Flash Fiction: Might as well be hanged for a sheep

Janice was the bane of Miss Milligan’s life. Every teacher has at least one Bane, of course, but Janice – in Miss Milligan’s opinion – came straight from Hell equipped with her own pitchfork.

According to staff-room gossip – overheard, since for some reason Miss Milligan never seemed to be included in these gossipy huddles – Janice was some kind of genius in English and Art. On the other hand, the little beast failed abjectly in any subject that failed to engage her interest. Music was one of those subjects – the subject Miss Milligan had so far failed abjectly to teach her.

The child refused to read music. Miss Milligan was sure Janice understood perfectly well how to read music, because how could anyone not be able to grasp something so very simple? After a term with Miss Milligan every girl in class could read a simple musical score, could compose a pleasing sequence of four notes and then sing them back correctly upon request.

Janice scattered notes about the stave at random; true notes and psuedo-notes incorporating some design of her own with a hat or a smiley face. When asked to sing them back she would take a deep, shuddering breath and sing four completely different notes. The class would dissolve in laughter whilst Janice stared out of the window, seemingly having ascended to a higher plane.

It was Dumb Insolence: the child was putting it on, aiming to make a fool of her teacher. But put the little wretch up in front of the whole school and she’d have to get it right, or look like a fool. Miss Milligan flattered herself she knew a thing or two about teenage girls. Consumed with self-consciousness, they were, and Satan’s Daughter would prove no different.

Forced to turn the pages for Miss Milligan during assembly, Janice hovered by her side, perspiring, her hand trembling above the score for Jerusalem (the school song) as if hoping the exact moment to ‘turn’ might be conveyed by psychic wave or other mysterious means from Miss Milligan’s head to her own. When no such hint arrived she would make a wild snatch at the page, obliging Miss Milligan to make a similar wild snatch to turn it back.

When they were within a few bars of turning the next page, Miss Milligan waited for the girl to give in and turn it, but she did not. Miss Milligan resorted to a heavy nod. Janice did not appear to understand what was meant by the nod, and any case was now frowning at a stain on one of the floor tiles. Assembly hymn-singing proceeded in fits and starts, and with each fresh fit or start came a wave of stifled giggling. The Headmistress was also frowning at a floor tile.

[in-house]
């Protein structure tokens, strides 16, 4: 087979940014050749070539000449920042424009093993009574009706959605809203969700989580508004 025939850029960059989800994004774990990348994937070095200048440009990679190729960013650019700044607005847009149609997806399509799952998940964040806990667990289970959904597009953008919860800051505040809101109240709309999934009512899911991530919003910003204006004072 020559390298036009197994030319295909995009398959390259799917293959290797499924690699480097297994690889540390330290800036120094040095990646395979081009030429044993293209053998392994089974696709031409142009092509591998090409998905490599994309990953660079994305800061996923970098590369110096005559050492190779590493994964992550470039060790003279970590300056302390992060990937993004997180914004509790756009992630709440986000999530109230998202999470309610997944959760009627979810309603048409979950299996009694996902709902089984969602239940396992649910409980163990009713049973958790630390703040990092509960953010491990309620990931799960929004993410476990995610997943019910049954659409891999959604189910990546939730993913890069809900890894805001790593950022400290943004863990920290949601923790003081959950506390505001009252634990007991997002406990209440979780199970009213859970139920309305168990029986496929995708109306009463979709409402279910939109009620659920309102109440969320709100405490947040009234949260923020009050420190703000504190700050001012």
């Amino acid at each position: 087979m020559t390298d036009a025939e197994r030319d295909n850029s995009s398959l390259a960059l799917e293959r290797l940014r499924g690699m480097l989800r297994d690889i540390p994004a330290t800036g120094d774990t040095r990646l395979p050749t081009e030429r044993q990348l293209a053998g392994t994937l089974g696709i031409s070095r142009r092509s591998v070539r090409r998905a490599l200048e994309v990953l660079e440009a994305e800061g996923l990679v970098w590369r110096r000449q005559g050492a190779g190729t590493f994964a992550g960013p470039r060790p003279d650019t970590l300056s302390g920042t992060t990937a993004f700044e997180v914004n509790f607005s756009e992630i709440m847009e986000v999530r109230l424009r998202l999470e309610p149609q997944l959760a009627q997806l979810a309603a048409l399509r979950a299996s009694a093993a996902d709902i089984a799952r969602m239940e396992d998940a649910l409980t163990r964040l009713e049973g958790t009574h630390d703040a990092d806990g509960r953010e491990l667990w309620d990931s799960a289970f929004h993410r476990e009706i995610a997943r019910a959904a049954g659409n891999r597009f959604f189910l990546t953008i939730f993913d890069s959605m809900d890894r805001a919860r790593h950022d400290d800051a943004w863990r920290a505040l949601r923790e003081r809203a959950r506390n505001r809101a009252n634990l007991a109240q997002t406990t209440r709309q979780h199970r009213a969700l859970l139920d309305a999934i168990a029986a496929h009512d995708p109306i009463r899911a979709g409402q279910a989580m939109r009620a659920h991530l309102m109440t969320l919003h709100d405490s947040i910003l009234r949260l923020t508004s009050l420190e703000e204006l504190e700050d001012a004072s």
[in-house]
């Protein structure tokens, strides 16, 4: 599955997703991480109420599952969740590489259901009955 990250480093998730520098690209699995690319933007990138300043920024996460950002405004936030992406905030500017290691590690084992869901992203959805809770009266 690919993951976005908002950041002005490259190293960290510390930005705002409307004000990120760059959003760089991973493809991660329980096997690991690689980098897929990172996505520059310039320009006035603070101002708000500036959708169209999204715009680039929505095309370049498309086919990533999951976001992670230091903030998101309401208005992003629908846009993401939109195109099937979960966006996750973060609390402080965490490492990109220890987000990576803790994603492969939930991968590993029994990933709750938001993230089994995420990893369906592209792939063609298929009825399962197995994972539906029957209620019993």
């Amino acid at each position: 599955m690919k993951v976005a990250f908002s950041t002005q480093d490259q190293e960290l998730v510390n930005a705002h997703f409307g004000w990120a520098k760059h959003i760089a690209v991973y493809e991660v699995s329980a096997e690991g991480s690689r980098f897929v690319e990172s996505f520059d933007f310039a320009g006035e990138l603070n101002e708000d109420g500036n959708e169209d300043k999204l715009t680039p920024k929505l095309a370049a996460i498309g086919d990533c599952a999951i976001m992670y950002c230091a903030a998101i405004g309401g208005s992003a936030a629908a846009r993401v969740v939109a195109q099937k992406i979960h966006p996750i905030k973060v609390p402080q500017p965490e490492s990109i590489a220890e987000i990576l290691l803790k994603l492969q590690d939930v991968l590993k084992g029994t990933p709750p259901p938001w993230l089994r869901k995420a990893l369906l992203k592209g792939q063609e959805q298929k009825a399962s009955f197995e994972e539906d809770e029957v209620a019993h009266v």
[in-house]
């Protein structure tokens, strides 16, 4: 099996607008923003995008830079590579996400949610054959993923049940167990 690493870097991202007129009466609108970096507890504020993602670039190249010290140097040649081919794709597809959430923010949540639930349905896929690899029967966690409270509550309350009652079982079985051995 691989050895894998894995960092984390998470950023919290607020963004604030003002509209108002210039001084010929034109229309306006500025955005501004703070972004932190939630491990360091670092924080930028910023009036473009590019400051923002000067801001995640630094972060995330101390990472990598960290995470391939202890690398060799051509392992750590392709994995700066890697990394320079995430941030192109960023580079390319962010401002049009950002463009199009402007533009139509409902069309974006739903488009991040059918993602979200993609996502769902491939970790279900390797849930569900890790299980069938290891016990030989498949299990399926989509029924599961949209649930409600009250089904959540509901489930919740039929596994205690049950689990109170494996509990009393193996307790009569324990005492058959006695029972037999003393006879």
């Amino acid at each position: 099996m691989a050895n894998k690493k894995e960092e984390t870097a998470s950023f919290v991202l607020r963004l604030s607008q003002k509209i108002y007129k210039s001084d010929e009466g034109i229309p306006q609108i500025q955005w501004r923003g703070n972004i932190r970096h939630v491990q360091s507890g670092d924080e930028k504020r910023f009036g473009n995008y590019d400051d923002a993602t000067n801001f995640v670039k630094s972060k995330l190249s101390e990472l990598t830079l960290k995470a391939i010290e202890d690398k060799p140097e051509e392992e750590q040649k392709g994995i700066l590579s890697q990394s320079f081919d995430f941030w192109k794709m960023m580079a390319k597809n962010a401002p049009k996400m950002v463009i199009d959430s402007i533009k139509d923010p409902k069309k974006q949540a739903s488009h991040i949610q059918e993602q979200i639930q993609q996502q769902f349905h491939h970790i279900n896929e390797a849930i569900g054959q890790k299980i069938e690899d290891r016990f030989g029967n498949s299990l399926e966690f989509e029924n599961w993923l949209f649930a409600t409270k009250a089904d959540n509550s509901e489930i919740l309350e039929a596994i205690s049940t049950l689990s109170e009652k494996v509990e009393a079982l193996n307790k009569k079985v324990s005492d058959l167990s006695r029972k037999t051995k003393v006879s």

Miss Milligan resolved to move the battle to an alternative field – left-handedness. Sinistrality might be an unavoidable defect in a small percentage of boys but was quite unacceptable in a girl. Miss Milligan was on the school dinner supervision rota, as were most of the teachers, and had spotted Janice lifting her dessert-spoon to her mouth with the wrong hand.

Today was jelly-and-custard, the ideal test. Miss Milligan positioned herself close to the Devil’s Spawn’s table. When it came to dessert, and the wrong hand started to convey the jelly upwards, Miss Milligan took a brisk step forward.

No, Janice – other hand.” Janice sat there, her mouth hanging slightly open, as if trying to process this perfectly simple instruction.

“In polite society, Janice, we eat with our right hands. So pick up your dessert spoon in your right hand, and eat.” Impossible to tell whether the surrounding brats were sniggering at the girl or herself.

Janice picked up the spoon in her right hand and carefully loaded it with red jelly. With equal care she lifted it towards her mouth, but failed to locate it. The spoon collided with her nose. She lowered the spoon, reloaded it, this time with a mixture of custard and red jelly, and tried again. Once again the spoon drifted wide. By now the whole room had fallen silent.

“Can I be of some help, Miss Milligan?” Miss Milligan had not been aware that the Headmistress was in the room.

“No, thank you very much. The situation is under control.”

“One more try, Janice.”

Janice was scarlet in the face and Miss Milligan scented victory. Any minute now she’d start to cry and that would teach the awkward, sullen brat. If she’s been in the WAAFS –

When the jelly – not just a spoonful but the entire plate – collided with Miss Milligan’s chest, she could not for a moment believe it. The jelly was cold, the custard even colder, and both were sliding downwards. Triumph arose in Miss Milligan’s soggy breast. Assault on a teacher: the girl would be expelled for this.

The same thought seemed to have occurred to Janice, for a whole tableful of jelly-and-custards were subsequently hurled, left-handed, with surprising accuracy. If only the girl played cricket –

And were the other girls actually passing jellies to her? Was she to be the recipient of a whole dining-roomful of red jellies?

“Headmistress!”

But the Headmistress seemed to have temporarily left the room.

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